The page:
Last week, someone brought up Food Network shows—specifically, the ones we watch(ed) obsessively—in our company chatroom, and suddenly we were off. The whole team was claiming their allegiances, naming their preferred TV chefs, and realizing that, for a lot of us, the Food Network was a real gateway into realizing how much we loved food.
We wanted to know more, so this week, we asked the team flat out: How did you get into food?
Micki: I was always slightly into food and cooking (although I was a really picky eater as a kid), and my big thing with my mom was baking pies together. What really sealed the deal, though, was the summer after my freshman year of college, when I quit my job and was having trouble finding another one, so spent the whole summer watching Food Network episodes. It all pretty much spiraled out of control from there.
Jeremy: Cooking was something that was somewhat part of my childhood, but I was unfortunately what could be referred to as a “picky eater” in my youth (or, as George Carlin would call a “big pain in the ass.”). Once I graduated from college, I got better about food and had regular access to the Food Network. I became mildly obsessed with Alton Brown (Good Eats Alton, not Cutthroat Kitchen Alton). Good Eats triggered the budding food geek and the well-established science geek in me.
Kristen: My family indoctrinated me early to the idea of food as occasion, even if plenty of our dinners were straight-up frozen lima beans and canned salmon cakes. So when my friends and I were bored, food was a means for adventure: We baked cookies, or made elaborate breakfasts after slumber parties, or spent Saturdays walking a mile to the Chinese restaurant for a celebratory pu pu platter, or to the gas station for junk food.
But Alton Brown was my career gateway—I watched a lot of Good Eats as I was mulling my career change away from economics. (Thanks Alton!)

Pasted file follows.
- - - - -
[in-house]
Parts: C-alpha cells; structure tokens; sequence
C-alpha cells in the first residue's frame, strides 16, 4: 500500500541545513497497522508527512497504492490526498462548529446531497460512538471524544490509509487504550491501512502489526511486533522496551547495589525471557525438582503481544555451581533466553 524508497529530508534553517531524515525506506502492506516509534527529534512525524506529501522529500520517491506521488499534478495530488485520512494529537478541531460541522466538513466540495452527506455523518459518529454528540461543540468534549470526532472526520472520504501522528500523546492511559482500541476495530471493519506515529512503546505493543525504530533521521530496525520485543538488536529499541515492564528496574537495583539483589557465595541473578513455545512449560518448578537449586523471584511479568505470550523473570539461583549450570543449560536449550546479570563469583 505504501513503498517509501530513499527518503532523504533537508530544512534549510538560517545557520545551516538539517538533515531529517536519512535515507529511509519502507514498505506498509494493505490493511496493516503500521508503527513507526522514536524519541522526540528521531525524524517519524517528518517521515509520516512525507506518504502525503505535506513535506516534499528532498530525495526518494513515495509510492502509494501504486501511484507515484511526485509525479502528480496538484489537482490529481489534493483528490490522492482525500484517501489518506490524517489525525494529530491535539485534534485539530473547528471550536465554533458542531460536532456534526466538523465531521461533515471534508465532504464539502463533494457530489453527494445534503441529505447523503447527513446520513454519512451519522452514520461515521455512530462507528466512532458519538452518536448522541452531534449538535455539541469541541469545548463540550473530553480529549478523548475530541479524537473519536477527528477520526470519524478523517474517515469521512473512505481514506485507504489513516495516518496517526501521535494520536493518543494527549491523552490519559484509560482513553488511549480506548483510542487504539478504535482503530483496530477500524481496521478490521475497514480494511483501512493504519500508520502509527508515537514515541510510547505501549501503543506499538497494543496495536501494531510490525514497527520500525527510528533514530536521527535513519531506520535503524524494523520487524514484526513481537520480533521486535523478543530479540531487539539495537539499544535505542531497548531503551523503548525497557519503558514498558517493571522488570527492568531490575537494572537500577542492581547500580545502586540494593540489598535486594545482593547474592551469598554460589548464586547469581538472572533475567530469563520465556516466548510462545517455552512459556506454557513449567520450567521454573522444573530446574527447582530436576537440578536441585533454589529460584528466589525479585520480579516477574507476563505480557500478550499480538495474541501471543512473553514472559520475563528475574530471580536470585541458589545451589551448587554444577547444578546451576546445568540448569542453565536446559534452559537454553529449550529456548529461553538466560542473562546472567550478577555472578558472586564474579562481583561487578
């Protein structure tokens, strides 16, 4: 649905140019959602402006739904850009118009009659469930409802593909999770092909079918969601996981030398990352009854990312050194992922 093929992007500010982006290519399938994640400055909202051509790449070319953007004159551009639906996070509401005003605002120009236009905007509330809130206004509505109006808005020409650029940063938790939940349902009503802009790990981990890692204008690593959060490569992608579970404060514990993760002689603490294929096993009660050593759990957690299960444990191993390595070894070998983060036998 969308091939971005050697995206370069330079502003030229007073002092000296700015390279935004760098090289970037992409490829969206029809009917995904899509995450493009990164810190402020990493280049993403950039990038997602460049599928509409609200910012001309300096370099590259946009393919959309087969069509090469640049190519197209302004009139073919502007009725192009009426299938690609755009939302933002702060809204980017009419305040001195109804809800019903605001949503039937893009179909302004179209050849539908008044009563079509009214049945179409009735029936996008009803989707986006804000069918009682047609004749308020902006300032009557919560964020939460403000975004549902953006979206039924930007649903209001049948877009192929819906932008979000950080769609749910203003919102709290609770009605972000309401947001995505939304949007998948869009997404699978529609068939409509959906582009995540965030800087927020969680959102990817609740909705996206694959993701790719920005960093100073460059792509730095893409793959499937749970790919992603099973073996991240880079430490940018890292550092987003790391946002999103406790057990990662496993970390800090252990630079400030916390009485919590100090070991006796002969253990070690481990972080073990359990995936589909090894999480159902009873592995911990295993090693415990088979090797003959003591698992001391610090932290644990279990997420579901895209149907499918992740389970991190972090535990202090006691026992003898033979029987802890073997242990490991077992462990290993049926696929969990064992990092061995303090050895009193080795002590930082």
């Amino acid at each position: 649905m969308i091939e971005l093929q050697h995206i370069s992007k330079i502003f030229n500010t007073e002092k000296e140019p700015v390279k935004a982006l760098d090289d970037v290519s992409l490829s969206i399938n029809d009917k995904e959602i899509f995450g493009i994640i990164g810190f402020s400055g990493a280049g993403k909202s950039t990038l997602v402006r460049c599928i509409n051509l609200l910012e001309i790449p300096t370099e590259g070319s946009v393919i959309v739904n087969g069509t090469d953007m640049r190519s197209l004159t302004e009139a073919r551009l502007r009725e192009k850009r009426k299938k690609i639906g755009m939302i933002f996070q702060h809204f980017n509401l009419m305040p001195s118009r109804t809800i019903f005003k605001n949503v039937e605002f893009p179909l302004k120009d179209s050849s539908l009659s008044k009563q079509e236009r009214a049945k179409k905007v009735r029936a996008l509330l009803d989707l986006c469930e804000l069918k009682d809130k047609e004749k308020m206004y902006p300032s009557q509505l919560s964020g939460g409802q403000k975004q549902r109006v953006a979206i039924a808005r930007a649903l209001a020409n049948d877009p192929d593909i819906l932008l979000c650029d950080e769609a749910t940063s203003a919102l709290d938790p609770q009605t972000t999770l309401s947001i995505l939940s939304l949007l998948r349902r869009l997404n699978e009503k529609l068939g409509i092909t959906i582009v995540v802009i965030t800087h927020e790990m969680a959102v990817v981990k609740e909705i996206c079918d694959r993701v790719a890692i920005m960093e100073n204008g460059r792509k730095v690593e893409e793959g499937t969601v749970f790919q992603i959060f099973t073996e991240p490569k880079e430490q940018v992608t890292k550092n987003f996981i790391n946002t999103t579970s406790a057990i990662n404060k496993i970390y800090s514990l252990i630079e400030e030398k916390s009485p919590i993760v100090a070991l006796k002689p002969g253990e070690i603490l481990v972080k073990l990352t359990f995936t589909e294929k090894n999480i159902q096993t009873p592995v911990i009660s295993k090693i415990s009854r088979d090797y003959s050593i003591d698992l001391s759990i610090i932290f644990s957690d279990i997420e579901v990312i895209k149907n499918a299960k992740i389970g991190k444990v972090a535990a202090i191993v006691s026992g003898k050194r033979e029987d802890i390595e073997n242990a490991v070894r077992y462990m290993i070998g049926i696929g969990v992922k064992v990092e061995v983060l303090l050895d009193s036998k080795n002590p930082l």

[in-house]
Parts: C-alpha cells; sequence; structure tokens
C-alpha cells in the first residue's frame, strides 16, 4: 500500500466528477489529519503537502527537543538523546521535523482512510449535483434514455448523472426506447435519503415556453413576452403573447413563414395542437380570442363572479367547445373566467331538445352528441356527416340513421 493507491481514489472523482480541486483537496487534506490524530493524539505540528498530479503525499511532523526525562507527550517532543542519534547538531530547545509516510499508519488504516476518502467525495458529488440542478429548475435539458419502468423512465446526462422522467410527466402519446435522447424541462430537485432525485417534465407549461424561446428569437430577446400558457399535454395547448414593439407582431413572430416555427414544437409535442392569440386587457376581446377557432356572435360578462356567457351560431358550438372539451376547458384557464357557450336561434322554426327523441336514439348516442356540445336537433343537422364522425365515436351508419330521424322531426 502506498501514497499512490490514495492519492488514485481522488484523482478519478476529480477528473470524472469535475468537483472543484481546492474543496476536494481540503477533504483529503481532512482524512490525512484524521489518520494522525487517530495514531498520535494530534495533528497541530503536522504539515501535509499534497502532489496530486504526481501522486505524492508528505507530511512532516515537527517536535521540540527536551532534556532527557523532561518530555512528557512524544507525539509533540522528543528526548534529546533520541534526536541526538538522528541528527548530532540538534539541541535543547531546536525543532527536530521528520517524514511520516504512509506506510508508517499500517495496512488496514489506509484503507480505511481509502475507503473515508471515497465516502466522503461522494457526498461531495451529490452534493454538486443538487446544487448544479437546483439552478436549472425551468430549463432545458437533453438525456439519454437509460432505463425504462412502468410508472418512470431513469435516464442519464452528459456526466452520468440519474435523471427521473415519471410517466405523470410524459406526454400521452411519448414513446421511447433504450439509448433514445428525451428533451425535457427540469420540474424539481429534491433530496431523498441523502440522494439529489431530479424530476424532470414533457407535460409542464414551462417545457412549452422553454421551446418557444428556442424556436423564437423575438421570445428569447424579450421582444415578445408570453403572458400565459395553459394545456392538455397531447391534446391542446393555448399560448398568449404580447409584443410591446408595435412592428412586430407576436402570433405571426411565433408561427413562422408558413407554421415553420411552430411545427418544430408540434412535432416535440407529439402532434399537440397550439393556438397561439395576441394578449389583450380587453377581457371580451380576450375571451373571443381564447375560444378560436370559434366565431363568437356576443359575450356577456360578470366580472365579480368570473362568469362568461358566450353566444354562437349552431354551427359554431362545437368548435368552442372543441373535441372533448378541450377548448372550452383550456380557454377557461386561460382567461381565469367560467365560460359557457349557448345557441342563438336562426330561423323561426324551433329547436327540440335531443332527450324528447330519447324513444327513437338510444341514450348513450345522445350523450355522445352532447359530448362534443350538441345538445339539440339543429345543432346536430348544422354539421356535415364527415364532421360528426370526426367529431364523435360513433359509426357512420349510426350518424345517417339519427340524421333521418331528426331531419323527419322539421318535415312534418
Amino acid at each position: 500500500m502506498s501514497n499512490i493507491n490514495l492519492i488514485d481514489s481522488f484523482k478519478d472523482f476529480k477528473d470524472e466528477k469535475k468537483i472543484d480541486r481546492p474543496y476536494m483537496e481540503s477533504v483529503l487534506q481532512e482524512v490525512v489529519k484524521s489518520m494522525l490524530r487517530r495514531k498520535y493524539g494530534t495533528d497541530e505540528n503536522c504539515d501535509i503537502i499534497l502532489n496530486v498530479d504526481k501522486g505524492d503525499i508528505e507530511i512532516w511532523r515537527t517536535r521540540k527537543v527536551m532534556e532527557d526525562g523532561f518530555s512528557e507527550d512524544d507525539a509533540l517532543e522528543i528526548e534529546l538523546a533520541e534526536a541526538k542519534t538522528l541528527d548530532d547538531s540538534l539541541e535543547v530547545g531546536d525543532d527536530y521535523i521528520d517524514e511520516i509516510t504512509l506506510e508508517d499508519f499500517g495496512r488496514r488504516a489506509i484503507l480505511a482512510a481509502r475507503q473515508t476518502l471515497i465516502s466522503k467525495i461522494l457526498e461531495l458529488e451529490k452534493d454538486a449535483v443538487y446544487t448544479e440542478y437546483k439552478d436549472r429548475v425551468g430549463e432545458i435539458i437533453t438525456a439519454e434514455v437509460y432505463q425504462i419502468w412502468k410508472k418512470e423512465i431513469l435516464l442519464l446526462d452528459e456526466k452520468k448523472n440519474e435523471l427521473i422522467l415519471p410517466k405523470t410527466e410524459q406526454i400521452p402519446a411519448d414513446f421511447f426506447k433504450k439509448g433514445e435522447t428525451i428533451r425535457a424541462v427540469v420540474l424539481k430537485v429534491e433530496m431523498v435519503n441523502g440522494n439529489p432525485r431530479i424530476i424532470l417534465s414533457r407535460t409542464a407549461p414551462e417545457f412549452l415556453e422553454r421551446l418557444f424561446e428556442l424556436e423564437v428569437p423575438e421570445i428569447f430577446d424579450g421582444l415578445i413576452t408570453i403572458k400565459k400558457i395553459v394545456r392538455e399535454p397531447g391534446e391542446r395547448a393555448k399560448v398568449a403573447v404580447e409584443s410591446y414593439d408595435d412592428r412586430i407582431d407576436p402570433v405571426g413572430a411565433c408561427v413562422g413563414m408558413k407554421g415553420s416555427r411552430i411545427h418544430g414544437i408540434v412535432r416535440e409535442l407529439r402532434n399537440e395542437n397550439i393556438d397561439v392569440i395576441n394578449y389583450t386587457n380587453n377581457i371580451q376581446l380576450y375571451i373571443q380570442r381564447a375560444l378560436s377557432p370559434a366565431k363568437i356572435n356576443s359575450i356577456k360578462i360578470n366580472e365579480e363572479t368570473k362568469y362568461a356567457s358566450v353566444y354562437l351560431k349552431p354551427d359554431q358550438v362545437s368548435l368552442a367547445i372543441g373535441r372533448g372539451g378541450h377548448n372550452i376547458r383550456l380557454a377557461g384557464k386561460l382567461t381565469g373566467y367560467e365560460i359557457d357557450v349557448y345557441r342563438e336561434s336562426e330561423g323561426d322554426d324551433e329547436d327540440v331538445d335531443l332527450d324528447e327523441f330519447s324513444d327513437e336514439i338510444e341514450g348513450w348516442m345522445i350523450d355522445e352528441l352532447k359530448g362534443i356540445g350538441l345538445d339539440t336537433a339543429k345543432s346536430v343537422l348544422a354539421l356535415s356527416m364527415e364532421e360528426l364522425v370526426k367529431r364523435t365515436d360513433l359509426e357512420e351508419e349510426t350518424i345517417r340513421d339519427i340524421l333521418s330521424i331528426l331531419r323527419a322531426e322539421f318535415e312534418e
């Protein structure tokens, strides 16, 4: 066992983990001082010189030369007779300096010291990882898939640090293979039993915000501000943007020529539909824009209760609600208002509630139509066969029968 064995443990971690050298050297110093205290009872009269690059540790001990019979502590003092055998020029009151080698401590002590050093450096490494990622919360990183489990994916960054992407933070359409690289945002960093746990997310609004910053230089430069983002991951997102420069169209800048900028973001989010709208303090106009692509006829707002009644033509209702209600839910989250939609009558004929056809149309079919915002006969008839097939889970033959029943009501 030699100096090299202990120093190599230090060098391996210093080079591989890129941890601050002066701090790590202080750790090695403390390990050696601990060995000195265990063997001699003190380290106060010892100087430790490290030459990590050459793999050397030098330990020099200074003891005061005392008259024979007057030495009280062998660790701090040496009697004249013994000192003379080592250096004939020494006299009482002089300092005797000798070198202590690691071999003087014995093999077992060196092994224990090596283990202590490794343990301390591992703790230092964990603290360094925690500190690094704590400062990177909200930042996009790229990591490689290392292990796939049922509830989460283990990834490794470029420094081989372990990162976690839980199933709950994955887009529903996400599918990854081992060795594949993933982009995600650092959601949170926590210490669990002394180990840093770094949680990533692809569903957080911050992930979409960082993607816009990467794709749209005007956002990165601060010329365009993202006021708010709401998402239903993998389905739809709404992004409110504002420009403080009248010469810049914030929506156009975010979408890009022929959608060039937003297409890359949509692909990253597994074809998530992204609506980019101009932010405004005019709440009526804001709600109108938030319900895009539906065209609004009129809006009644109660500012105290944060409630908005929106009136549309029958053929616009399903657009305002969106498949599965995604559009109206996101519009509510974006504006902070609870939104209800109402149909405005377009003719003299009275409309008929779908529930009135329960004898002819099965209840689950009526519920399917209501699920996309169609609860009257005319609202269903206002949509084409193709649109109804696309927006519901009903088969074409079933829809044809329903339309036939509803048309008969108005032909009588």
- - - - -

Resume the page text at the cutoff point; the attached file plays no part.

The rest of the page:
Connor: I had to withdraw from college my second semester of freshman year to recuperate from spinal surgery. Pretty much the only physical activity I could do was sit upright so for about a month, so I would get situated in an armchair in the living room and spend the day watching TV.
After figuring out that the Food Network usually had the highest quality daytime schedule, it became my go-to channel. I developed a love affair with Ina Garten and became fascinated with everything she did, culinary or not. (The love between her and Jeffrey is the purest ever known to mankind and you cannot tell me otherwise). When I started getting my strength back, I asked my mom if I could help her cook dinner from time to time—and now I can’t get enough.
Rebecca: Yes! Ina!! I loved whenever Jeffrey was coming home; you knew she was going to make roast chicken. #InaandJeffrey
Leslie: I come from a family where good food comes above all else—but the first time I really became interested in cooking myself though was when I cooked my way through Ottolenghi’s Jerusalem one summer for an internship. It made me realize that it’s possible to make anything as long as you have a recipe, regardless of skill (except for cakes—those are hard).
Amanda S.: Good Eats was also my gateway drug, but the transition to actually cooking came when a doctor in Tennessee diagnosed me with Celiac’s in 2009. I had just moved to France when I got the call from her, and—terrified of accidentally eating gluten due to poor French label-reading skills—I stopped subsisting on baguettes alone and started cooking everything from scratch. Which turned out to be great fun, and delicious.